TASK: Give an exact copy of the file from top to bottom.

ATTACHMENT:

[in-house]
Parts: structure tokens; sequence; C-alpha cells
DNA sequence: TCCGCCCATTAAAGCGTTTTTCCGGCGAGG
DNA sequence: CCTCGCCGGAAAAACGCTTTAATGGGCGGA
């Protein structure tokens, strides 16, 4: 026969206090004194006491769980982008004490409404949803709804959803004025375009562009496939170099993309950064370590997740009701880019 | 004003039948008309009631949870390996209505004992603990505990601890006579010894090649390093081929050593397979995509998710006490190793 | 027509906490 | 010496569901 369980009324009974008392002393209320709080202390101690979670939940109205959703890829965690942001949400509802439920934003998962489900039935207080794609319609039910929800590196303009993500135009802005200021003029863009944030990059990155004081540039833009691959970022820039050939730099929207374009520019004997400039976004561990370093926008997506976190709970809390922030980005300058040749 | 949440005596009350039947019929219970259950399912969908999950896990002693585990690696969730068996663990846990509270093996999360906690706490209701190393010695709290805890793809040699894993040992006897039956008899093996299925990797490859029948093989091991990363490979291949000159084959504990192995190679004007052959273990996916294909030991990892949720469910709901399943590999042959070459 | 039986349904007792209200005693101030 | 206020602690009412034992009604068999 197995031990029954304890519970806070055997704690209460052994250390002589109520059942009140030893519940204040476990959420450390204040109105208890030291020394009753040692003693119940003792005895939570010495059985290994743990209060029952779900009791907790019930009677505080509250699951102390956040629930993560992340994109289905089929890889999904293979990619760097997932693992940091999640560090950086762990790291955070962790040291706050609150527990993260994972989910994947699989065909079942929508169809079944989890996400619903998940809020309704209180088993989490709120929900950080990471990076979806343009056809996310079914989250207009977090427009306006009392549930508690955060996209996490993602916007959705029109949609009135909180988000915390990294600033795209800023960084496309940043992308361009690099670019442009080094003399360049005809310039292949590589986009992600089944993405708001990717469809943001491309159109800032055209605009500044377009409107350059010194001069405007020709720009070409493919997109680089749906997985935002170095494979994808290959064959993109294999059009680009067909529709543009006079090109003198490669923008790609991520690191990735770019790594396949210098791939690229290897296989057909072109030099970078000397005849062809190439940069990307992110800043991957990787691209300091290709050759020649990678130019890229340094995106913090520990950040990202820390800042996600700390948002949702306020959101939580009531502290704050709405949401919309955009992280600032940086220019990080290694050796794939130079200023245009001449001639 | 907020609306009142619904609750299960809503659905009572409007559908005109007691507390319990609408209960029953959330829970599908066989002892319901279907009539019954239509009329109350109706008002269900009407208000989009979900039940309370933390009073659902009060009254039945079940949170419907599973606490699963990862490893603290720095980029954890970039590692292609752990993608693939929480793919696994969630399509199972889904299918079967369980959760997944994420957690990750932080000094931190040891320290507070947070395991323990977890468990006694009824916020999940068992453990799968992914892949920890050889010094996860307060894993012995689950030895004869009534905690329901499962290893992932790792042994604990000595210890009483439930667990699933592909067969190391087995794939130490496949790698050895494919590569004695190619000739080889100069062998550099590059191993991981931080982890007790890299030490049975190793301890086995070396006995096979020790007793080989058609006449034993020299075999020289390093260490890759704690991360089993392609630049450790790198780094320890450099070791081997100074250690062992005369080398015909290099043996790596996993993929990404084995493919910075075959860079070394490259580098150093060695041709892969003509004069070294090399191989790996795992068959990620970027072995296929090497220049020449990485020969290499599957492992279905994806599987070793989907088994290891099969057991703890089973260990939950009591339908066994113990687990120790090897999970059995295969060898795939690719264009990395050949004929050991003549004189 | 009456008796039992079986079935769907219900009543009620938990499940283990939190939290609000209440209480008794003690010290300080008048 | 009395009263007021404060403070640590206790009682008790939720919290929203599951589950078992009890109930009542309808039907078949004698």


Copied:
[in-house]
Parts: structure tokens; sequence; C-alpha cells
DNA sequence: TCCGCCCATTAAAGCGTTTTTCCGGCGAGG
DNA sequence: CCTCGCCGGAAAAACGCTTTAATGGGCGGA
């Protein structure tokens, strides 16, 4: 026969206090004194006491769980982008004490409404949803709804959803004025375009562009496939170099993309950064370590997740009701880019 | 004003039948008309009631949870390996209505004992603990505990601890006579010894090649390093081929050593397979995509998710006490190793 | 027509906490 | 010496569901 369980009324009974008392002393209320709080202390101690979670939940109205959703890829965690942001949400509802439920934003998962489900039935207080794609319609039910929800590196303009993500135009802005200021003029863009944030990059990155004081540039833009691959970022820039050939730099929207374009520019004997400039976004561990370093926008997506976190709970809390922030980005300058040749 | 949440005596009350039947019929219970259950399912969908999950896990002693585990690696969730068996663990846990509270093996999360906690706490209701190393010695709290805890793809040699894993040992006897039956008899093996299925990797490859029948093989091991990363490979291949000159084959504990192995190679004007052959273990996916294909030991990892949720469910709901399943590999042959070459 | 039986349904007792209200005693101030 | 206020602690009412034992009604068999 197995031990029954304890519970806070055997704690209460052994250390002589109520059942009140030893519940204040476990959420450390204040109105208890030291020394009753040692003693119940003792005895939570010495059985290994743990209060029952779900009791907790019930009677505080509250699951102390956040629930993560992340994109289905089929890889999904293979990619760097997932693992940091999640560090950086762990790291955070962790040291706050609150527990993260994972989910994947699989065909079942929508169809079944989890996400619903998940809020309704209180088993989490709120929900950080990471990076979806343009056809996310079914989250207009977090427009306006009392549930508690955060996209996490993602916007959705029109949609009135909180988000915390990294600033795209800023960084496309940043992308361009690099670019442009080094003399360049005809310039292949590589986009992600089944993405708001990717469809943001491309159109800032055209605009500044377009409107350059010194001069405007020709720009070409493919997109680089749906997985935002170095494979994808290959064959993109294999059009680009067909529709543009006079090109003198490669923008790609991520690191990735770019790594396949210098791939690229290897296989057909072109030099970078000397005849062809190439940069990307992110800043991957990787691209300091290709050759020649990678130019890229340094995106913090520990950040990202820390800042996600700390948002949702306020959101939580009531502290704050709405949401919309955009992280600032940086220019990080290694050796794939130079200023245009001449001639 | 907020609306009142619904609750299960809503659905009572409007559908005109007691507390319990609408209960029953959330829970599908066989002892319901279907009539019954239509009329109350109706008002269900009407208000989009979900039940309370933390009073659902009060009254039945079940949170419907599973606490699963990862490893603290720095980029954890970039590692292609752990993608693939929480793919696994969630399509199972889904299918079967369980959760997944994420957690990750932080000094931190040891320290507070947070395991323990977890468990006694009824916020999940068992453990799968992914892949920890050889010094996860307060894993012995689950030895004869009534905690329901499962290893992932790792042994604990000595210890009483439930667990699933592909067969190391087995794939130490496949790698050895494919590569004695190619000739080889100069062998550099590059191993991981931080982890007790890299030490049975190793301890086995070396006995096979020790007793080989058609006449034993020299075999020289390093260490890759704690991360089993392609630049450790790198780094320890450099070791081997100074250690062992005369080398015909290099043996790596996993993929990404084995493919910075075959860079070394490259580098150093060695041709892969003509004069070294090399191989790996795992068959990620970027072995296929090497220049020449990485020969290499599957492992279905994806599987070793989907088994290891099969057991703890089973260990939950009591339908066994113990687990120790090897999970059995295969060898795939690719264009990395050949004929050991003549004189 | 009456008796039992079986079935769907219900009543009620938990499940283990939190939290609000209440209480008794003690010290300080008048 | 009395009263007021404060403070640590206790009682008790939720919290929203599951589950078992009890109930009542309808039907078949004698």